Like human doctors, veterinarians often have specialties or areas of expertise. If an animal has a serious injury or needs a tricky operation, a veterinarian surgeon is called upon. To qualify for this position, students need to engage in extra training after they graduate from veterinary school. They must complete at least a one-year internship and a three-year residency program. While participating in this training, there are stringent requirements that students must meet. They must take on certain types of cases and volumes of work, in addition to submitting research to be published in a scientific journal. There is also, of course, a thorough examination to test the students’ knowledge before completion of the residency. Upon finishing the residency and passing the exam, students then become board-certified surgeons.
As such, they will be called upon to handle the most difficult cases in a clinic. They work closely with the animals’ owners and the primary veterinarian to ensure that the surgery is a lasting success. Veterinarian surgeons are highly sought after and will often be called upon to offer consultations and advice when they are not actually operating. They are a valuable resource for primary veterinarians.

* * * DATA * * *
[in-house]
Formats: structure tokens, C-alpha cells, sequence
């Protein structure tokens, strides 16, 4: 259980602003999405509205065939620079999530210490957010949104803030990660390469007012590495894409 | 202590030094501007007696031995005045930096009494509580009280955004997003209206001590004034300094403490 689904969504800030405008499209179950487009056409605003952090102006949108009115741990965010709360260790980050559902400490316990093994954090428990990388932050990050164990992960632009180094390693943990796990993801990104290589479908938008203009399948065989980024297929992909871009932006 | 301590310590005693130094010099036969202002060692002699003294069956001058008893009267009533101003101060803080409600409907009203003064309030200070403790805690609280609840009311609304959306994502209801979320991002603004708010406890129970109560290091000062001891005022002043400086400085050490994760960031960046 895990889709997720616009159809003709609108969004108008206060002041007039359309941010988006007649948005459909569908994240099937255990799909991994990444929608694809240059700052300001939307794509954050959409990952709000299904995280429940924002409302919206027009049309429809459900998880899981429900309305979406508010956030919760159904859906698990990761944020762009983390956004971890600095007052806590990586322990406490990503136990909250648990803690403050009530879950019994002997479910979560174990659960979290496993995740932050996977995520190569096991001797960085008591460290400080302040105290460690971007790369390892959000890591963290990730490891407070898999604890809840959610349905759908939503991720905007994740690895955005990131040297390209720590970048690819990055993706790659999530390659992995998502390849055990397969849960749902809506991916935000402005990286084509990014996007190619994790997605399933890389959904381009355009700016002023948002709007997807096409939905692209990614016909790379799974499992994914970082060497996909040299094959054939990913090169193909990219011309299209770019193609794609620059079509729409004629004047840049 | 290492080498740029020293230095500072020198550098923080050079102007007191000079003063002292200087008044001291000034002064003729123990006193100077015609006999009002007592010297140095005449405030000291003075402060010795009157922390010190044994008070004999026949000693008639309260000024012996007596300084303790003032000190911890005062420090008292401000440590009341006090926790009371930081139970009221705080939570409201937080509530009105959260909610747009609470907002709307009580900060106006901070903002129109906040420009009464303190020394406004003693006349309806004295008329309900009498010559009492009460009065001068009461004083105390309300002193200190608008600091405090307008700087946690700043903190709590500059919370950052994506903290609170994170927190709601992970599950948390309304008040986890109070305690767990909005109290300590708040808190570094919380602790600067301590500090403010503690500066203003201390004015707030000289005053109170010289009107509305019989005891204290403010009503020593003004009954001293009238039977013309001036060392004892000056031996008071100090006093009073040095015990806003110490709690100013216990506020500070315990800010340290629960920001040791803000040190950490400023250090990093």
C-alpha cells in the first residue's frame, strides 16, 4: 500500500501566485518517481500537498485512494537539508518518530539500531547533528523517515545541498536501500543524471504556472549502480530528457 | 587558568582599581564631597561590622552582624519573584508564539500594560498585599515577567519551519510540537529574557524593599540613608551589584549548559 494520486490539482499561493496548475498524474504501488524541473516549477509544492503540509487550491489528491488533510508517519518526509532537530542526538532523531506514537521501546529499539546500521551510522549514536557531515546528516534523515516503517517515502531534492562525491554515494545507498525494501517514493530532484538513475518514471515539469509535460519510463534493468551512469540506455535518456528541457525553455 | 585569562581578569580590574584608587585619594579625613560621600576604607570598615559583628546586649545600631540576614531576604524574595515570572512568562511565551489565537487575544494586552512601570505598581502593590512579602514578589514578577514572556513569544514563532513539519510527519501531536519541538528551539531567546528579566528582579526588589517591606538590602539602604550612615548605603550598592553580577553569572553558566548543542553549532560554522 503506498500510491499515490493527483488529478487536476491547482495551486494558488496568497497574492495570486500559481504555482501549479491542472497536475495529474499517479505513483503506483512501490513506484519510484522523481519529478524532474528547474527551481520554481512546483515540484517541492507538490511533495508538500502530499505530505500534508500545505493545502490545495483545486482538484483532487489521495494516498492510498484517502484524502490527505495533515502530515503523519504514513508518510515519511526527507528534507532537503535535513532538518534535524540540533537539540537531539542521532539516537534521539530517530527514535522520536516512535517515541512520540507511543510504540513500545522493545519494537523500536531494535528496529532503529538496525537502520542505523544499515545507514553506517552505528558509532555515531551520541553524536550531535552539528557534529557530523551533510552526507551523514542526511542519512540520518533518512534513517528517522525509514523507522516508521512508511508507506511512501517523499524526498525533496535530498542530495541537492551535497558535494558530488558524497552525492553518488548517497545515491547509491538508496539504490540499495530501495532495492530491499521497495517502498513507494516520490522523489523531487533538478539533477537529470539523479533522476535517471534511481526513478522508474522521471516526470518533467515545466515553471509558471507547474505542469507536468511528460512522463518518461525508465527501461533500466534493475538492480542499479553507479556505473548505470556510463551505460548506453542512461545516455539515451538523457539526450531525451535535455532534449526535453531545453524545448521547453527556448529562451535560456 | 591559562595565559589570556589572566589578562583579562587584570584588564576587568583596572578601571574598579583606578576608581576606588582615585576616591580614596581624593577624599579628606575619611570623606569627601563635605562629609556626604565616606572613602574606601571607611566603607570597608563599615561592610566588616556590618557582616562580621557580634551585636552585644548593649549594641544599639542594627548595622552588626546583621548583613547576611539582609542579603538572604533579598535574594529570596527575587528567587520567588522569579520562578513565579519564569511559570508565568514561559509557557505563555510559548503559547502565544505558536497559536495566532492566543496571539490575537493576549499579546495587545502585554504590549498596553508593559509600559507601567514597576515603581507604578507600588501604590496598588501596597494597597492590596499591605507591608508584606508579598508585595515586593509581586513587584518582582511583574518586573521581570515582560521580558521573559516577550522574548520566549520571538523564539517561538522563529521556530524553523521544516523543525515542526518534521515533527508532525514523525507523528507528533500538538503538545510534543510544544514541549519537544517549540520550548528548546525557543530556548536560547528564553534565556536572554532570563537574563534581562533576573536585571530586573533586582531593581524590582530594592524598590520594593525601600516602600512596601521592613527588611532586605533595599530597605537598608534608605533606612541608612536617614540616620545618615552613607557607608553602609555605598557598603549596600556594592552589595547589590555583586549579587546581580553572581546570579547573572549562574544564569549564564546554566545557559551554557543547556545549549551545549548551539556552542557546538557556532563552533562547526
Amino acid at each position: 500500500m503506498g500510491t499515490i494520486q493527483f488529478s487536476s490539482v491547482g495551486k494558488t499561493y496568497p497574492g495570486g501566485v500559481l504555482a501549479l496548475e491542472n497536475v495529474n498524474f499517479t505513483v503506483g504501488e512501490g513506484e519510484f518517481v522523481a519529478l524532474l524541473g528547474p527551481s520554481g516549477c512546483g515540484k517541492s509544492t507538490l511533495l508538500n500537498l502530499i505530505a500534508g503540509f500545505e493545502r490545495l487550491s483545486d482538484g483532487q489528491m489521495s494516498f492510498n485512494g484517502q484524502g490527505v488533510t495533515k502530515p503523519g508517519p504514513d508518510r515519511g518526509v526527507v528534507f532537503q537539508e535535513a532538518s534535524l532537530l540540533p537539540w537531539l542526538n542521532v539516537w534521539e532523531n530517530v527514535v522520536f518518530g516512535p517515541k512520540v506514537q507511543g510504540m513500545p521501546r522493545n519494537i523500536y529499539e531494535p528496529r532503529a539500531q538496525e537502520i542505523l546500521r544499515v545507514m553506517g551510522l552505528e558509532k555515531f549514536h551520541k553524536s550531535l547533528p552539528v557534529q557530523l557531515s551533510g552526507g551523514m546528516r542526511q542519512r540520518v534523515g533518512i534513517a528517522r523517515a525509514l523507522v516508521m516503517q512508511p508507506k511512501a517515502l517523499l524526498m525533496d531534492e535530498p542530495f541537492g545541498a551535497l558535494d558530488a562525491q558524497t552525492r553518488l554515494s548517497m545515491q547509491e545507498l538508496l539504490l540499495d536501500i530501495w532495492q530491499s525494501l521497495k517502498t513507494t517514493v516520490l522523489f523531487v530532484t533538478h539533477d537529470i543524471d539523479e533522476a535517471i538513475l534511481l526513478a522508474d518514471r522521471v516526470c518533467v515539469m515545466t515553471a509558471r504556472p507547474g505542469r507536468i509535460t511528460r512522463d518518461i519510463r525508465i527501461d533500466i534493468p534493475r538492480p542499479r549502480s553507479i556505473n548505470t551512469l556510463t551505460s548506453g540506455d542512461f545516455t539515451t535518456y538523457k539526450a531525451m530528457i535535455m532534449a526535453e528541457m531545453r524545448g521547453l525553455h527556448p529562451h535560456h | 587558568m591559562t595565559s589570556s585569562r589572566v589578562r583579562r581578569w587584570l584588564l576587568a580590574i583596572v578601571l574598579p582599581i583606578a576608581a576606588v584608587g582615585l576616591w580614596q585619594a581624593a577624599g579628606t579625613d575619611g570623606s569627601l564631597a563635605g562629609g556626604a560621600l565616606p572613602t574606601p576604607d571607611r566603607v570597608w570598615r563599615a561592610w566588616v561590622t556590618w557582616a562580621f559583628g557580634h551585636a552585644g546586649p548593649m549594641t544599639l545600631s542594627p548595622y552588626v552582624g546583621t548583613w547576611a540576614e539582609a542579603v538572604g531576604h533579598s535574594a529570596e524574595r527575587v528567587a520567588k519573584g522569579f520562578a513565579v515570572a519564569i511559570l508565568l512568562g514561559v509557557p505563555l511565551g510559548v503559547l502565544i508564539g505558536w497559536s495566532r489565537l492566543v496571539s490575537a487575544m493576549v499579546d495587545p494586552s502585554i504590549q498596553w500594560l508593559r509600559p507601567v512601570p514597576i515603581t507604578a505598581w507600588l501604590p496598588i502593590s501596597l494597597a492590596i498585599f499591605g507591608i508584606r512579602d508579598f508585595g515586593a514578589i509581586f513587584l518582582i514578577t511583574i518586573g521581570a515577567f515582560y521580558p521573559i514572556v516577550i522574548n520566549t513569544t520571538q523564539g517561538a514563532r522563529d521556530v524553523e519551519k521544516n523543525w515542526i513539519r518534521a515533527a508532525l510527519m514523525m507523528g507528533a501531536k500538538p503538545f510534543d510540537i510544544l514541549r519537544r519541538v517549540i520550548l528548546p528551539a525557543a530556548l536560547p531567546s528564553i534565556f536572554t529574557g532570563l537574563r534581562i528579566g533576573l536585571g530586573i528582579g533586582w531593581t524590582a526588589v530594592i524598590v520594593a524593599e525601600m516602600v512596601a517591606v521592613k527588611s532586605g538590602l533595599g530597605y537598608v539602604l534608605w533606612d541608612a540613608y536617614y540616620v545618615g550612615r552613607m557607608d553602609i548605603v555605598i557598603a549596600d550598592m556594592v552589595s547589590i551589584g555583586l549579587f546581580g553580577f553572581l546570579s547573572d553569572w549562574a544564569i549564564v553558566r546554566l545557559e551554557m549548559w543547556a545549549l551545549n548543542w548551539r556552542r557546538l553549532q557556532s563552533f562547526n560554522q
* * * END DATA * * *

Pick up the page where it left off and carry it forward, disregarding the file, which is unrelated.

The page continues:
Since this field is so specialized, most veterinarian surgeons find themselves working at big hospitals, where they can do the most good. These facilities usually boast the latest equipment, most up-to-date procedures, and most highly trained staff.
Veterinary Surgeon Tasks
Perform surgery on small domestic animals or pets and/or farm animals.
May also perform research and / or teach courses at a veterinary school.
Specialize in advanced surgical procedures such as joint replacement, oncological surgery and complicated wound management.